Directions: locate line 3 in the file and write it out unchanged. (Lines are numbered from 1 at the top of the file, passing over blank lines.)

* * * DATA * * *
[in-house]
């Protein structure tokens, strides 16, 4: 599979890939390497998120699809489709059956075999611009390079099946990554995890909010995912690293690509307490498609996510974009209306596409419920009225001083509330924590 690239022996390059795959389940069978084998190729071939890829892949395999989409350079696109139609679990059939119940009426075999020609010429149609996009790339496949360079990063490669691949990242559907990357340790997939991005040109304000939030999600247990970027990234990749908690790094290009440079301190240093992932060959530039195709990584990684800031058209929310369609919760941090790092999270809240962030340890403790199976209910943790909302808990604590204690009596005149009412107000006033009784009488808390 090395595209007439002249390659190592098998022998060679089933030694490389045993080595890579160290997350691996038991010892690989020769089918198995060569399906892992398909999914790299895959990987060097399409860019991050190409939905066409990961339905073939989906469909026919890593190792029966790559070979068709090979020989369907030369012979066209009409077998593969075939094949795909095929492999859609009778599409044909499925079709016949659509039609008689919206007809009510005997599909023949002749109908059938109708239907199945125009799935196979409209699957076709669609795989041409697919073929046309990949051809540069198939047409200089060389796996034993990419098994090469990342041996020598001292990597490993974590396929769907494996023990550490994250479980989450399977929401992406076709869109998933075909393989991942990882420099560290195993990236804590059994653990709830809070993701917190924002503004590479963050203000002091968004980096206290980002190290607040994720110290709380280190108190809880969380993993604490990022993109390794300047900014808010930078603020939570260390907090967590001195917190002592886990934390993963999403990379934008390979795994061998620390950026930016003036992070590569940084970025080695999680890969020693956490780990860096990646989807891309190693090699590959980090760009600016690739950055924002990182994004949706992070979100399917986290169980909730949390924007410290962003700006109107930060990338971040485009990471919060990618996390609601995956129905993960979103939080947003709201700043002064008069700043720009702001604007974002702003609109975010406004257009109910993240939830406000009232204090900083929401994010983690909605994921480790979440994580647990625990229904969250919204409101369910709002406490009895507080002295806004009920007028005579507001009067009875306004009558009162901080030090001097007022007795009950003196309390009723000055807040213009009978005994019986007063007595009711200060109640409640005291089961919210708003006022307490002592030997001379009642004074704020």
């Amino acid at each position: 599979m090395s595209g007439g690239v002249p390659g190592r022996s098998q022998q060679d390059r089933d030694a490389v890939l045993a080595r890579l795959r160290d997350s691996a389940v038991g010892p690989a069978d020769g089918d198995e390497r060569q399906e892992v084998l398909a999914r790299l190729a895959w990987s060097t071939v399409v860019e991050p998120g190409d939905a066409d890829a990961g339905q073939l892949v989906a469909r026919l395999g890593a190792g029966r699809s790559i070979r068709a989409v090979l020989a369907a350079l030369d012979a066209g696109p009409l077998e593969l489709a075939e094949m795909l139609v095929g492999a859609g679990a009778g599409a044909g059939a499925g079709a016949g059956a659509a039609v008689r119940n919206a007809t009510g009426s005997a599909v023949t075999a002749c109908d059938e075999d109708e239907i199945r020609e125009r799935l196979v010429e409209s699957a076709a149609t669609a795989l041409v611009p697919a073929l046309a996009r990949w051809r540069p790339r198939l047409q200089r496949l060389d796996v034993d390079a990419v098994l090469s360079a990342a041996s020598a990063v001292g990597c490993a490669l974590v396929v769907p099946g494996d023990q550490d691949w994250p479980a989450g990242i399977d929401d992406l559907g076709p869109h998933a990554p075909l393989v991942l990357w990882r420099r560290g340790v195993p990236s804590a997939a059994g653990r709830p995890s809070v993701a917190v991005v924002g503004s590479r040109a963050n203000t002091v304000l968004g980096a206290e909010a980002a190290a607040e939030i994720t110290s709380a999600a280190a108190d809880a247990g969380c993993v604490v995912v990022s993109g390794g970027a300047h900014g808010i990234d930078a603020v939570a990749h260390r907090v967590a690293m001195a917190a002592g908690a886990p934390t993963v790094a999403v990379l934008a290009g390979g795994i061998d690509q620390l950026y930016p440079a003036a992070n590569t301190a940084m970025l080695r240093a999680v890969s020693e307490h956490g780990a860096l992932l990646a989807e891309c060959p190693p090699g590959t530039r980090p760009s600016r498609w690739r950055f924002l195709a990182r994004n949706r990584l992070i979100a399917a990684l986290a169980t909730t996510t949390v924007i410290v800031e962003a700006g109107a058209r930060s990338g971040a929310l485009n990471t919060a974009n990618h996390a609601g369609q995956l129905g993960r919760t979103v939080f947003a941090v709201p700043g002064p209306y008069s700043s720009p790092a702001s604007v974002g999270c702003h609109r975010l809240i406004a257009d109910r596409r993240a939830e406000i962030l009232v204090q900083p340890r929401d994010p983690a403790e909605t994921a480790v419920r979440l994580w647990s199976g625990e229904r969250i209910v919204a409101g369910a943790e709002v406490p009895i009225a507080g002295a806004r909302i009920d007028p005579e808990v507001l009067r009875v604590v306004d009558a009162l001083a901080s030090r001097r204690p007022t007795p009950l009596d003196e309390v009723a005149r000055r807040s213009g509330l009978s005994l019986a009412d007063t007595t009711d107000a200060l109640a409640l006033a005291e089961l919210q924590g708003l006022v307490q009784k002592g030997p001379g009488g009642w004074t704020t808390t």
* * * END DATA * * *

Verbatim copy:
């Amino acid at each position: 599979m090395s595209g007439g690239v002249p390659g190592r022996s098998q022998q060679d390059r089933d030694a490389v890939l045993a080595r890579l795959r160290d997350s691996a389940v038991g010892p690989a069978d020769g089918d198995e390497r060569q399906e892992v084998l398909a999914r790299l190729a895959w990987s060097t071939v399409v860019e991050p998120g190409d939905a066409d890829a990961g339905q073939l892949v989906a469909r026919l395999g890593a190792g029966r699809s790559i070979r068709a989409v090979l020989a369907a350079l030369d012979a066209g696109p009409l077998e593969l489709a075939e094949m795909l139609v095929g492999a859609g679990a009778g599409a044909g059939a499925g079709a016949g059956a659509a039609v008689r119940n919206a007809t009510g009426s005997a599909v023949t075999a002749c109908d059938e075999d109708e239907i199945r020609e125009r799935l196979v010429e409209s699957a076709a149609t669609a795989l041409v611009p697919a073929l046309a996009r990949w051809r540069p790339r198939l047409q200089r496949l060389d796996v034993d390079a990419v098994l090469s360079a990342a041996s020598a990063v001292g990597c490993a490669l974590v396929v769907p099946g494996d023990q550490d691949w994250p479980a989450g990242i399977d929401d992406l559907g076709p869109h998933a990554p075909l393989v991942l990357w990882r420099r560290g340790v195993p990236s804590a997939a059994g653990r709830p995890s809070v993701a917190v991005v924002g503004s590479r040109a963050n203000t002091v304000l968004g980096a206290e909010a980002a190290a607040e939030i994720t110290s709380a999600a280190a108190d809880a247990g969380c993993v604490v995912v990022s993109g390794g970027a300047h900014g808010i990234d930078a603020v939570a990749h260390r907090v967590a690293m001195a917190a002592g908690a886990p934390t993963v790094a999403v990379l934008a290009g390979g795994i061998d690509q620390l950026y930016p440079a003036a992070n590569t301190a940084m970025l080695r240093a999680v890969s020693e307490h956490g780990a860096l992932l990646a989807e891309c060959p190693p090699g590959t530039r980090p760009s600016r498609w690739r950055f924002l195709a990182r994004n949706r990584l992070i979100a399917a990684l986290a169980t909730t996510t949390v924007i410290v800031e962003a700006g109107a058209r930060s990338g971040a929310l485009n990471t919060a974009n990618h996390a609601g369609q995956l129905g993960r919760t979103v939080f947003a941090v709201p700043g002064p209306y008069s700043s720009p790092a702001s604007v974002g999270c702003h609109r975010l809240i406004a257009d109910r596409r993240a939830e406000i962030l009232v204090q900083p340890r929401d994010p983690a403790e909605t994921a480790v419920r979440l994580w647990s199976g625990e229904r969250i209910v919204a409101g369910a943790e709002v406490p009895i009225a507080g002295a806004r909302i009920d007028p005579e808990v507001l009067r009875v604590v306004d009558a009162l001083a901080s030090r001097r204690p007022t007795p009950l009596d003196e309390v009723a005149r000055r807040s213009g509330l009978s005994l019986a009412d007063t007595t009711d107000a200060l109640a409640l006033a005291e089961l919210q924590g708003l006022v307490q009784k002592g030997p001379g009488g009642w004074t704020t808390t």